In this month’s Marie Claire, Hillary Clinton divulges the secret to her marriage, which writer Ayelet Waldman calls “a partnership of equals” that “stands as both a model and a cautionary tale.” (Waldman, who is married to writer Michael Chabon, knows from marriage.)
It’s basically “YOLO”:
“You have to be true to yourself,” Clinton told me. “You have to be enough in touch with who you are and what you want, how you want to live and what’s important to you, to make your decisions based on that. Sometimes that’s very difficult. Sometimes it’s hard to have your own internal voice be heard … it’s hard because you’ve got society with expectations and you’ve got family, friends, and others who are expressing opinions. When you’re in the public eye, it’s like open season with the entire world. You have just one life to live. It is yours. Own it, claim it, live it, do the best you can with it.”
Waldman also gives Clinton an opportunity to respond to Anne-Marie Slaughter, her former director of policy planning who quit and then wrote a cover story on the difficulties of work-life balance in the State Department, and elsewhere, for the Atlantic. To which Clinton says, well, not everyone’s cut out for it.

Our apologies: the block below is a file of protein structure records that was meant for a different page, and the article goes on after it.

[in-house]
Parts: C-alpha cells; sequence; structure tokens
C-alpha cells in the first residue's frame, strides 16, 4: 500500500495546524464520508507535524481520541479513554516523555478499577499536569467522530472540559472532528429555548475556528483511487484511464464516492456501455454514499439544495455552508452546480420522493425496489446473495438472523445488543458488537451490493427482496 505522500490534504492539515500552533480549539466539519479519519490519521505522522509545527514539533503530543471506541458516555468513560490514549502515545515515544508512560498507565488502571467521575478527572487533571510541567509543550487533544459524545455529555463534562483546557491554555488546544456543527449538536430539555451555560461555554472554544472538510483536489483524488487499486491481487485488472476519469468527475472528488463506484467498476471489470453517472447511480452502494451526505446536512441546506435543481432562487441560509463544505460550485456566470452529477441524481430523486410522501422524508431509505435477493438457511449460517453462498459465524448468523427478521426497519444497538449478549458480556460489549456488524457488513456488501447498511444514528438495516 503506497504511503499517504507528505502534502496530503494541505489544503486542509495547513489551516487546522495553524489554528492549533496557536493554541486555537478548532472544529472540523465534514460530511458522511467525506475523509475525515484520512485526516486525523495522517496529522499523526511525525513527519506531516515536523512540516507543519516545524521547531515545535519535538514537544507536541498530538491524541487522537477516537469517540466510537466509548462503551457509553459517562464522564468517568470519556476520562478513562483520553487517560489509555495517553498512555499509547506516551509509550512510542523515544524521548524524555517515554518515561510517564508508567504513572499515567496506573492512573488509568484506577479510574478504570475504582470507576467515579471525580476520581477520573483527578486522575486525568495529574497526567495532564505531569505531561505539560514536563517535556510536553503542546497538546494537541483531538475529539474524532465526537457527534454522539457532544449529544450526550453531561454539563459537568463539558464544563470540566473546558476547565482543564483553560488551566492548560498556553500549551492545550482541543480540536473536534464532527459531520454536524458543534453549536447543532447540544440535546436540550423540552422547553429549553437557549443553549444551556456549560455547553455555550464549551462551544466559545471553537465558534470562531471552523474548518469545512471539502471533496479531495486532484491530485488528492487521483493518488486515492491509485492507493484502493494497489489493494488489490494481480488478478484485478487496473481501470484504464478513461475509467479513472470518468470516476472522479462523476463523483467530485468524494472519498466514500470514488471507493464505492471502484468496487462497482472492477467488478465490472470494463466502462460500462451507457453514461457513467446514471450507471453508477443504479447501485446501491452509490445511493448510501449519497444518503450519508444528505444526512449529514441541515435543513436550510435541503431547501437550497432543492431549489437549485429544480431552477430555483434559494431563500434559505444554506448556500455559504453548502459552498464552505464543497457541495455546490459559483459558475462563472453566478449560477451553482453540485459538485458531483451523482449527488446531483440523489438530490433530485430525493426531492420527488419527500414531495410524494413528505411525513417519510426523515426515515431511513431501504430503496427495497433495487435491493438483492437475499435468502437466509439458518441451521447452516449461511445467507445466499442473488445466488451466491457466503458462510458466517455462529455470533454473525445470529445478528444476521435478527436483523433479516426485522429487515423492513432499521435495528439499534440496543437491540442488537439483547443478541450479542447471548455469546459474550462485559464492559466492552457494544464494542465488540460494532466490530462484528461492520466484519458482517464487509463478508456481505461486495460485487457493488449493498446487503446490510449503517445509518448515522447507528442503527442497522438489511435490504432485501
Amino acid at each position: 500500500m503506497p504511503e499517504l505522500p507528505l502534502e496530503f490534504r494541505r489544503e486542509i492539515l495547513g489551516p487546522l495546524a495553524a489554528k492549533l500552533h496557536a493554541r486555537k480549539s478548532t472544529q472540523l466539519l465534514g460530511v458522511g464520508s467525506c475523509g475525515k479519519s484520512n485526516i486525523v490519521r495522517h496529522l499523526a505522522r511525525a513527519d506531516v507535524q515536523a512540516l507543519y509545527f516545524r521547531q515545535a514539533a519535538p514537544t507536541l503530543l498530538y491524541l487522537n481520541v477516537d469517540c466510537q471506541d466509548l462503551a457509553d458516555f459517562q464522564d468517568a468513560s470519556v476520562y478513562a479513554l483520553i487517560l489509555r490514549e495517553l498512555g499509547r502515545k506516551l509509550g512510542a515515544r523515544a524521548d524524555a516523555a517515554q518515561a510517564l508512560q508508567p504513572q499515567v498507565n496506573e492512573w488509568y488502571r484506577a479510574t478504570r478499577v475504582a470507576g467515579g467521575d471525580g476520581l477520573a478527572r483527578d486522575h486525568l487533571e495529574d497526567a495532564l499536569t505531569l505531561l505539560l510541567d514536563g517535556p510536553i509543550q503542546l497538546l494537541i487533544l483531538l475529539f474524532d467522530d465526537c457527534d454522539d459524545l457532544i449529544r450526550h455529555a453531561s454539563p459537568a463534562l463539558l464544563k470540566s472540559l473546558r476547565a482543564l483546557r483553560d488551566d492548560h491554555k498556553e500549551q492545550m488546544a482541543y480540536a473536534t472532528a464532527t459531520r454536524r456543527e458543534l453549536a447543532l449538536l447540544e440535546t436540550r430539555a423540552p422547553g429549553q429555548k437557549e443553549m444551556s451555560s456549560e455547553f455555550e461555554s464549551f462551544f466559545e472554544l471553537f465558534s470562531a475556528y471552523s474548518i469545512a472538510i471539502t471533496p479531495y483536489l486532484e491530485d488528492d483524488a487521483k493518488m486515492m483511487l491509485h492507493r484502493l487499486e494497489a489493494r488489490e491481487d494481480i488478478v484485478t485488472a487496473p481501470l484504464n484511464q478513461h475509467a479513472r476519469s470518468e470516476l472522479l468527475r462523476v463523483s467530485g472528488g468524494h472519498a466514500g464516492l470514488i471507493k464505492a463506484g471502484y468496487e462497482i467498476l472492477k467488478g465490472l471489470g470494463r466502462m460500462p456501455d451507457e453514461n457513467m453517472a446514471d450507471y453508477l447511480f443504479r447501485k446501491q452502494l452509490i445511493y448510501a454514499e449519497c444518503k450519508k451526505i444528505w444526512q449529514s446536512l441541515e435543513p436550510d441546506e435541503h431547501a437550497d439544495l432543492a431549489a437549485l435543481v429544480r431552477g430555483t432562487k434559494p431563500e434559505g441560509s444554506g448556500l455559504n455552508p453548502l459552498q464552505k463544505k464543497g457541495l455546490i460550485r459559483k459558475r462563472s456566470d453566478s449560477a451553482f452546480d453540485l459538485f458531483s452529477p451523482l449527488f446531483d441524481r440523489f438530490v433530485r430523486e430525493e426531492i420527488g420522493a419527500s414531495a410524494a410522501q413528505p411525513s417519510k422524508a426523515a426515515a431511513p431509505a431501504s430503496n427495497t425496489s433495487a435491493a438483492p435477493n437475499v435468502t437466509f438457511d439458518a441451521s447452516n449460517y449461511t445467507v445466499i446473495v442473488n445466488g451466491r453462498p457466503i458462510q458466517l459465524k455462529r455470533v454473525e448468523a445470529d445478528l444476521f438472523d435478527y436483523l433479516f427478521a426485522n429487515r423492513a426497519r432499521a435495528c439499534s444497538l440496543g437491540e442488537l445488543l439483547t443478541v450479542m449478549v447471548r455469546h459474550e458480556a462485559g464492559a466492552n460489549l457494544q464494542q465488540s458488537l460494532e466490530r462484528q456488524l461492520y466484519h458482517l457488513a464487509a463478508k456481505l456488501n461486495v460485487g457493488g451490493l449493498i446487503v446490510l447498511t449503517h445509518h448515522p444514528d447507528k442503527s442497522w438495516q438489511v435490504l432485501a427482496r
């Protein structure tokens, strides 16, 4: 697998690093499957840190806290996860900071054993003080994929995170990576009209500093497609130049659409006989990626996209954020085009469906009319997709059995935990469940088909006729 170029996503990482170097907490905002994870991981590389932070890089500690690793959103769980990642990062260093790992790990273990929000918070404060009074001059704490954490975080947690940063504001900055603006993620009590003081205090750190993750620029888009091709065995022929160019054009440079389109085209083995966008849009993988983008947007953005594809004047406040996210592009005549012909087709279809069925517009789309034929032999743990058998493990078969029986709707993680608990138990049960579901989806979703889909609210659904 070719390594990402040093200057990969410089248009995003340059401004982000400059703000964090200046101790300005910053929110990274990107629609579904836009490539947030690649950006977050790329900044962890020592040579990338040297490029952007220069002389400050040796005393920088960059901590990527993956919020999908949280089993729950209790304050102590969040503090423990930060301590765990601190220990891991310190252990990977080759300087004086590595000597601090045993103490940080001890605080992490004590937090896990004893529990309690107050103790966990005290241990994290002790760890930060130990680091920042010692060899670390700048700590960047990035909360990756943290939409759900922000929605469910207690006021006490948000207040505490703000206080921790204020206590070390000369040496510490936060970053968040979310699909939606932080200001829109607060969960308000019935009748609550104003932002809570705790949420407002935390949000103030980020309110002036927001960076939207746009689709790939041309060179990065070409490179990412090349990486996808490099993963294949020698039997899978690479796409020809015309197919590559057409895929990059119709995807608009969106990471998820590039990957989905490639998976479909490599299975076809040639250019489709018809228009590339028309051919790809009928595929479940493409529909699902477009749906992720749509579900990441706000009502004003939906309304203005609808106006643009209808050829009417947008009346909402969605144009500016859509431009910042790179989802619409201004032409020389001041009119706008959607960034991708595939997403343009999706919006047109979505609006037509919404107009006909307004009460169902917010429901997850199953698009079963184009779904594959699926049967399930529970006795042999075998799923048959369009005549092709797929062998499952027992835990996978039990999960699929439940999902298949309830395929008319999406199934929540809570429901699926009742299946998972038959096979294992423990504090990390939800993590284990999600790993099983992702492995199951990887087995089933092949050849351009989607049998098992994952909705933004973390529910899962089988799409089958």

Clinton’s disapproval was palpable. She reminded me that she has spent her career advocating on behalf of women, that she is committed to the idea that “it’s important for our workplaces … to be more flexible and creative in enabling women to continue to do high-stress jobs while caring for not only children, but [also] aging parents.” But, she said, Slaughter’s problems were her own. “Some women are not comfortable working at the pace and intensity you have to work at in these jobs … Other women don’t break a sweat. They have four or five, six kids. They’re highly organized, they have very supportive networks.” … Clinton has very little patience for those whose privilege offers them a myriad of choices but who fail to take advantage of them. “I can’t stand whining,” she says. “I can’t stand the kind of paralysis that some people fall into because they’re not happy with the choices they’ve made. You live in a time when there are endless choices … Money certainly helps, and having that kind of financial privilege goes a long way, but you don’t even have to have money for it. But you have to work on yourself … Do something!”